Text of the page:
Lightning on Venus and Earth may spark in much the same way despite vast differences in the atmospheres of the two planets, scientists say.
"Venus and Earth are often called twin planets because of their similar size, mass and interior structure," said Christopher Russell, lead author of the new lightning study and a professor at the University of California, Los Angeles. "The generation of lightning is one more way in which Venus and Earth are fraternal twins."
Russell and his colleagues used new data from Venus Express to show that lightning is similar in strength on Earth and Venus at the same altitudes on both worlds.
"We have analyzed 3.5 Earth-years of Venus lightning data using the low-altitude Venus Express data (10 minutes per day)," Russell said. "By comparing the electromagnetic waves produced at the two planets, we found stronger magnetic signals on Venus, but when converted to energy flux we found very similar lightning strength."
The data also show that lightning is more prevalent on the planet's dayside than at night, and occurs more often at low latitudes, where the solar input to the atmosphere is strongest.
These results will help scientists better understand the chemistry, dynamics and evolution of the atmospheres of the two neighboring planets. Russell will present the findings tomorrow (Sept. 23) at the European Planetary Science Congress in Rome.
Lightning on Venus
Previous missions to Venus, including the Soviet Venera spacecraft, NASA's Pioneer Venus orbiter and the robotic Galileo spacecraft, have detected optical and electromagnetic waves from the cloud-covered planet that could be produced by lightning. [ Photos: Lightning on Earth ]
Ground-based telescopes have also captured evidence of lightning flashes on Venus, but from a theoretical standpoint, the topic has been controversial.
Since the atmospheres of Venus and Earth are so different, some scientists have claimed that Venusian lightning is unlikely if it exists at all. The clouds of Venus are much like smog clouds on Earth, which typically do not generate lightning.
The European Space Agency's Venus Express probe currently orbiting the planet has since shed some light on how the two worlds are, in fact, more similar than previously thought.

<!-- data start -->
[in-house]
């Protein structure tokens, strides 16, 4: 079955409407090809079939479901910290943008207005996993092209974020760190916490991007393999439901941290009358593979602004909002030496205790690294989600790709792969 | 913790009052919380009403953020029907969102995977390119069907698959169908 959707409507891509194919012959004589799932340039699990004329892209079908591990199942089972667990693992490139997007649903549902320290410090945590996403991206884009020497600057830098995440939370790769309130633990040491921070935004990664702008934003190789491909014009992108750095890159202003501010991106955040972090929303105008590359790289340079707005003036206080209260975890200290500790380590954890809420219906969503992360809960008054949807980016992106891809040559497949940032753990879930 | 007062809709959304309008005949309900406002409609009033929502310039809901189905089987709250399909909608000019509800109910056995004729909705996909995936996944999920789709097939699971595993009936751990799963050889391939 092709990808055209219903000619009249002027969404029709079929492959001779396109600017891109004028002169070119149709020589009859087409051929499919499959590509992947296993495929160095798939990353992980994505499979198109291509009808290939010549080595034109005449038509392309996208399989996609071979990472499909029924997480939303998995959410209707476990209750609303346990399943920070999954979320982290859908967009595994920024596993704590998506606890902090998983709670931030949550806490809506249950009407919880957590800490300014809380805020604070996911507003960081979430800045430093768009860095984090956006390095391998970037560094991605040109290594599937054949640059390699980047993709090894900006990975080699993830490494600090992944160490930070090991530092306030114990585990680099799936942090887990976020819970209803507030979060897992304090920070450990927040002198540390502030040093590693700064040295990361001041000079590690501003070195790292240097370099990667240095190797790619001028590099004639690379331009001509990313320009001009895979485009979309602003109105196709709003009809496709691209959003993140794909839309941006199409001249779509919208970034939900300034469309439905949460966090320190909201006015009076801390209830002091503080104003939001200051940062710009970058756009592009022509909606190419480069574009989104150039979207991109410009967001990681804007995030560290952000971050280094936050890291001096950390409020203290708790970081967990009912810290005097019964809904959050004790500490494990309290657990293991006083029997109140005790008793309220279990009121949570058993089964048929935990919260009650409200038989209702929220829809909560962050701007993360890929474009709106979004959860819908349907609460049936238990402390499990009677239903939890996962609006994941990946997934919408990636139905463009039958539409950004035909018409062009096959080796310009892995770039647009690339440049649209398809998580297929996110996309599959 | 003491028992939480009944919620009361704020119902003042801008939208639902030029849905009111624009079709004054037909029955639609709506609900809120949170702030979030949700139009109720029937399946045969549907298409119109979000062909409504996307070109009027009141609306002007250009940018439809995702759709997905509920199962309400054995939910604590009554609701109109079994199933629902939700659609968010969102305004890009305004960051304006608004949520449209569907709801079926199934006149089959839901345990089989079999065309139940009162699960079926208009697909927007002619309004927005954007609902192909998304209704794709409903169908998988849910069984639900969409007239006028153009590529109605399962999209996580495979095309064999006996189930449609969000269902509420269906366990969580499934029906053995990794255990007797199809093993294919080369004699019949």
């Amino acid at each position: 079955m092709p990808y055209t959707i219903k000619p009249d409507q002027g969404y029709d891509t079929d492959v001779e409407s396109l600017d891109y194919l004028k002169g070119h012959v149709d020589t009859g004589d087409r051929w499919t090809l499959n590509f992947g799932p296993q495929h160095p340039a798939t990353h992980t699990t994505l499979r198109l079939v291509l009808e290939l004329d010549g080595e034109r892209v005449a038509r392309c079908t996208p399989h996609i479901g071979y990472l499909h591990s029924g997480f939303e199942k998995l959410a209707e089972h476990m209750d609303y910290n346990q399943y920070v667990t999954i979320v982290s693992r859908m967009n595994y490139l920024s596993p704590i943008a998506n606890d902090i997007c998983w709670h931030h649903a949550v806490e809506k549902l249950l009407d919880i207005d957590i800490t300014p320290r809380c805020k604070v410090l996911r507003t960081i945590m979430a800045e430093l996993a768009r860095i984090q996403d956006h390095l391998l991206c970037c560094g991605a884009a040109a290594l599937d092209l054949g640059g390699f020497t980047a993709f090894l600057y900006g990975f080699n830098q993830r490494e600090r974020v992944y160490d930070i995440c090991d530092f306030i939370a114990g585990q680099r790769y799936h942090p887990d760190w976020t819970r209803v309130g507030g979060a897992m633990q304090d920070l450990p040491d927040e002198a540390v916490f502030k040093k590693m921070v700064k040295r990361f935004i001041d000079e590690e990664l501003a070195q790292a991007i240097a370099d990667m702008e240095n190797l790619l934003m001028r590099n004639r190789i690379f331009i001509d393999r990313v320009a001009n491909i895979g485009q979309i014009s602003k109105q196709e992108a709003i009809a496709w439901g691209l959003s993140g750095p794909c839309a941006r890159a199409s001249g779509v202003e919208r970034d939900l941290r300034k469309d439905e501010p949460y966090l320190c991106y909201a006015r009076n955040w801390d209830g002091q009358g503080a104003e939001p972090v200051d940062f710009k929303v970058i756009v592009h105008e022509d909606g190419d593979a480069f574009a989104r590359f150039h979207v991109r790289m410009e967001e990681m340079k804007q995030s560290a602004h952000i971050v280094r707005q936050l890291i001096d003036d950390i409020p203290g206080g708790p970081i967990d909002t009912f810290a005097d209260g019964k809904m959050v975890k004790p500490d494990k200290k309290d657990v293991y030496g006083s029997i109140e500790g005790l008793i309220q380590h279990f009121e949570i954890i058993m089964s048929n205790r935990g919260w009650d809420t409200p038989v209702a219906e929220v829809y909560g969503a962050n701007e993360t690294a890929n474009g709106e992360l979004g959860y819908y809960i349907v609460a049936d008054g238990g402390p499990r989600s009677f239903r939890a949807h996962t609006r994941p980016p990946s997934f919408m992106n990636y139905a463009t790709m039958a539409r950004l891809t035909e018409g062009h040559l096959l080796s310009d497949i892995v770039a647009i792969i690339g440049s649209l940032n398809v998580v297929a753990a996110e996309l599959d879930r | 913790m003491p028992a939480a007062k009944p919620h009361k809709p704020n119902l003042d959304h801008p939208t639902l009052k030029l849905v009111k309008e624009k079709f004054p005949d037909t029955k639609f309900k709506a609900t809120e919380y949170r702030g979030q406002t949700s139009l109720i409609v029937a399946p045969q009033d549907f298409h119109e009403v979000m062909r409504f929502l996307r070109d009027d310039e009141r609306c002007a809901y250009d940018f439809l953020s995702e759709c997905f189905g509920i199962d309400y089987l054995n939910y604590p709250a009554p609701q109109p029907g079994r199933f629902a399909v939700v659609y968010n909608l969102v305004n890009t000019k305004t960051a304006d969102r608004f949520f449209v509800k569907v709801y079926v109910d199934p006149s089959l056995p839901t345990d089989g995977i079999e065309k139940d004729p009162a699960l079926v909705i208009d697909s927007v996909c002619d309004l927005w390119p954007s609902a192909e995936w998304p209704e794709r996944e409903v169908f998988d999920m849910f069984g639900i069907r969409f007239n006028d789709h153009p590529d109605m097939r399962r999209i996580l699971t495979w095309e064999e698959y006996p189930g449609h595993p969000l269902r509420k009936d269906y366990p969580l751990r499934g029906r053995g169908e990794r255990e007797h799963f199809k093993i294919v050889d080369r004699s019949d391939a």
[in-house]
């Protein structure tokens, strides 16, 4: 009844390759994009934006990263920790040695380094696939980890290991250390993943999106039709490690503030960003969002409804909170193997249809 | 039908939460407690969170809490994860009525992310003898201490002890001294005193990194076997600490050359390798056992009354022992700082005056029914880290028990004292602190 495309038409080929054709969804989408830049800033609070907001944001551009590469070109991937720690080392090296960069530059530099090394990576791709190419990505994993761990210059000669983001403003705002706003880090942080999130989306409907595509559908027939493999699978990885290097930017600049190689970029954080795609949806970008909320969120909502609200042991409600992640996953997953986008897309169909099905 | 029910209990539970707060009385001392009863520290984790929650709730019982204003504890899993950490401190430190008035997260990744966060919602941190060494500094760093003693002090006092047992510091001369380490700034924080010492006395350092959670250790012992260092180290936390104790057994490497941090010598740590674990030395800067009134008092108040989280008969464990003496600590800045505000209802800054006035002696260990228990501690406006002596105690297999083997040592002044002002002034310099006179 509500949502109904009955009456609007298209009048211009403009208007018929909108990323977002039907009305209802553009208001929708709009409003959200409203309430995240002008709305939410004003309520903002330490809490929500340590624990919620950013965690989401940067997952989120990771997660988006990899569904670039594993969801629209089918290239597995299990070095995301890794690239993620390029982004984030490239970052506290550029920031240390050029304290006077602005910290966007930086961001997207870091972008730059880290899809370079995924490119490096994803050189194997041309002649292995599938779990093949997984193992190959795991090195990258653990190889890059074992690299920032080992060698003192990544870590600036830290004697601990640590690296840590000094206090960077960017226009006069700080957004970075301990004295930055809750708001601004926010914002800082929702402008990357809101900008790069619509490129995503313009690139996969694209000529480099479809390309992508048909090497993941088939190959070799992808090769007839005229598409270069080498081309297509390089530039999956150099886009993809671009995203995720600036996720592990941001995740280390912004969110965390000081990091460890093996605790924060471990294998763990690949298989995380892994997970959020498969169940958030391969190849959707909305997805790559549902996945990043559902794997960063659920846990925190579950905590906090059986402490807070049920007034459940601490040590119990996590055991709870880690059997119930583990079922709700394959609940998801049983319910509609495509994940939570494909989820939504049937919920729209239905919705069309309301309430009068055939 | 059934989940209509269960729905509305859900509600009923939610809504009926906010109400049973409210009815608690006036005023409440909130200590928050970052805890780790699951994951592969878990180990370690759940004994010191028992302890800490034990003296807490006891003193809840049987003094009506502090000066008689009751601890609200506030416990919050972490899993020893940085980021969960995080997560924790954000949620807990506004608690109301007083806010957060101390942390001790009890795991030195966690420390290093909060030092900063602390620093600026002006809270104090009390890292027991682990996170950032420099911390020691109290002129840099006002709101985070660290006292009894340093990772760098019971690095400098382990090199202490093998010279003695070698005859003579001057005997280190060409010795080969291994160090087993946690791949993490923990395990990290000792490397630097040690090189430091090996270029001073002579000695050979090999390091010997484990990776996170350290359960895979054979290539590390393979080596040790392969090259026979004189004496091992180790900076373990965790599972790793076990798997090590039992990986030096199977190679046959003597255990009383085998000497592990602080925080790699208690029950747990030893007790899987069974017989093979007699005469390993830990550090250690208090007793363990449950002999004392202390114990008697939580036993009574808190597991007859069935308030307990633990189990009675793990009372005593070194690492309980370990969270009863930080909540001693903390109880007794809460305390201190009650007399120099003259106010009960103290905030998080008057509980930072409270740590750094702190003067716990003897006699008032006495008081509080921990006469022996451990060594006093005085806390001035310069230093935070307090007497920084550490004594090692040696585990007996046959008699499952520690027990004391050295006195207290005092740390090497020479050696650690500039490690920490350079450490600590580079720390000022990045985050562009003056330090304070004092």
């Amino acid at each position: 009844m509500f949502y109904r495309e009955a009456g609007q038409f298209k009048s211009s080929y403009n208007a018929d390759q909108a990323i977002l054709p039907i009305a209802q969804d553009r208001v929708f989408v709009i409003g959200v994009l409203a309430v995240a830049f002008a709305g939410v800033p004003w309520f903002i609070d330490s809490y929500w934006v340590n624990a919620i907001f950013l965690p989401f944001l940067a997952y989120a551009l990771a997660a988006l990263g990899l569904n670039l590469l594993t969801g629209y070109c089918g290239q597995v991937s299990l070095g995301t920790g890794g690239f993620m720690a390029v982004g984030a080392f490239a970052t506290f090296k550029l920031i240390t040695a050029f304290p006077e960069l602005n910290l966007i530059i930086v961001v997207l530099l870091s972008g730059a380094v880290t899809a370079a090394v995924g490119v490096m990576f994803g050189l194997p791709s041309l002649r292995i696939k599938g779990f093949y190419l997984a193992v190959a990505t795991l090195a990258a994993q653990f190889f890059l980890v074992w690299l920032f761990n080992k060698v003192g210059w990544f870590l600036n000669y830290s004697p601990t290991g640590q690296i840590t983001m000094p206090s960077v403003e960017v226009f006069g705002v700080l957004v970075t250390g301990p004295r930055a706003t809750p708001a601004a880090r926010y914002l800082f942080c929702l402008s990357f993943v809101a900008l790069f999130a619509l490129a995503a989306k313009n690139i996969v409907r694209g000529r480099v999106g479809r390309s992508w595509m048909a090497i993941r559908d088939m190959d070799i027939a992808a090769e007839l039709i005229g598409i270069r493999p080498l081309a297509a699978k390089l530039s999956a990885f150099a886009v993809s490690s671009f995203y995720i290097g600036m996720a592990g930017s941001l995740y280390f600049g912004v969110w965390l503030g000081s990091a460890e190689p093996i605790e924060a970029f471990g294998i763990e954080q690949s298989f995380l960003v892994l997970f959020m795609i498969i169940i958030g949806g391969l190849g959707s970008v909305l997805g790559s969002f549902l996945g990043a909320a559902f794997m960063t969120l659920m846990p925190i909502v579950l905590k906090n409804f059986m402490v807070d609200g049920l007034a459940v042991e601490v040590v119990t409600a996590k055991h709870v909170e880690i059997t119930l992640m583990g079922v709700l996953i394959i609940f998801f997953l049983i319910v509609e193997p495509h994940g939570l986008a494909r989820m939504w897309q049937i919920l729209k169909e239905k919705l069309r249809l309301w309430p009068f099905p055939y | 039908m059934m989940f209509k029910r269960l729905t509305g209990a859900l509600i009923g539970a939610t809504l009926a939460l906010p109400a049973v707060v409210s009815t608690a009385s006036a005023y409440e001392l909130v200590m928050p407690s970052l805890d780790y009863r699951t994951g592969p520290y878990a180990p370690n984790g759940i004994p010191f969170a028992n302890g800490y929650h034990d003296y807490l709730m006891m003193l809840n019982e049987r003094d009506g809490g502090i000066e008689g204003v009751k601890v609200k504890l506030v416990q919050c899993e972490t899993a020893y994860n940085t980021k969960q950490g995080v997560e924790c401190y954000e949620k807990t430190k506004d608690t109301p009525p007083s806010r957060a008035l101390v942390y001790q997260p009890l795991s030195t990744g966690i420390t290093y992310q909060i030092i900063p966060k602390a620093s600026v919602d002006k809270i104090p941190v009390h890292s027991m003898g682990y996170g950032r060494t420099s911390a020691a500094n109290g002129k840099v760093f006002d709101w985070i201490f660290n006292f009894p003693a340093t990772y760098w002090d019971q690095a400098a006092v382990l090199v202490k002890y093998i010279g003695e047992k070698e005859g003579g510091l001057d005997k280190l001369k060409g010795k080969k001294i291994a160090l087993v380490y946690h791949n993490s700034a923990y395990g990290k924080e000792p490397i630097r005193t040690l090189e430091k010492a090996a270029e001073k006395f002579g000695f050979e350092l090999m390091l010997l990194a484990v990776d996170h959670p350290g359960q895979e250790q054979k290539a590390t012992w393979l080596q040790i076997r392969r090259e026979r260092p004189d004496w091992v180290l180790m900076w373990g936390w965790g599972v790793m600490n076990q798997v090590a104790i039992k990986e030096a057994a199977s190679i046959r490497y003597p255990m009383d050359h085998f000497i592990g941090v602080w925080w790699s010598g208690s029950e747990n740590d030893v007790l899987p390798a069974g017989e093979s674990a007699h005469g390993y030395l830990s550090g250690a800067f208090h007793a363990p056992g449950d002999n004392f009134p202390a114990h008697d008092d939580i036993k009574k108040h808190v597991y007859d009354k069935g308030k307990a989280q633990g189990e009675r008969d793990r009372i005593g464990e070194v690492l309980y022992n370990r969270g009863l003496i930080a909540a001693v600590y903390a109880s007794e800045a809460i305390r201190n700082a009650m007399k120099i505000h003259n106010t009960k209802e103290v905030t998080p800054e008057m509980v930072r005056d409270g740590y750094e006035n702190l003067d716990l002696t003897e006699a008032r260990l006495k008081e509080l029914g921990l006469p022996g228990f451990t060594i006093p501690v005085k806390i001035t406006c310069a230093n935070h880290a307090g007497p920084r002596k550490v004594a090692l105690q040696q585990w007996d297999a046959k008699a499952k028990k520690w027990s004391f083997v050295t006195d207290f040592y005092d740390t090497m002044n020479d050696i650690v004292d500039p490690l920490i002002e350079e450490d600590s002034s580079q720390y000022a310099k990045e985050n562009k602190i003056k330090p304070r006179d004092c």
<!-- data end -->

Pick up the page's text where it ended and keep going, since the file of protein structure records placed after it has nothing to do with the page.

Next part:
Tracking Venus lightning
To track Venusian lightning , the Venus Express probe is equipped with a magnetometer that monitors the planet's magnetic field at altitudes between 124-310 miles.
The instrument has picked up low-frequency radio waves that last for a split second and are thought to come from electrical discharges.
"Short, strong pulses of the signals expected to be produced by lightning were seen almost immediately upon arrival at Venus, despite the generally unfavorable magnetic-field orientation for entry of the signals into the Venus ionosphere at the altitude of the Venus Express measurements," Russell explained.
When clouds form, on Earth or Venus, the energy that the sun has deposited into the air can be released in the form of a very powerful electrical discharge.
As cloud particles collide in the atmosphere, electrical charges are transferred from the larger ones to the small. The large particles fall, while the small particles are carried upward. This separation of charges leads to lightning strikes.
Science of lightning bolts
Studying how lightning is generated in a planet's atmosphere is important because the phenomenon can raise the temperature and pressure of a small portion of a world's overall atmosphere to a very high degree, enabling molecules to form. This would otherwise not occur at standard atmospheric temperatures and pressures.
The process has led some scientists to speculate that lightning may have helped life arise on Earth.
On Earth, approximately 100 discharges of lightning occur every second, but the number of flashes at any single location is much lower.
Similarly, on Venus scientists are not able to see the entire planet, so they must estimate the total occurrence rate with some assumptions about how far Venus Express's instruments can see.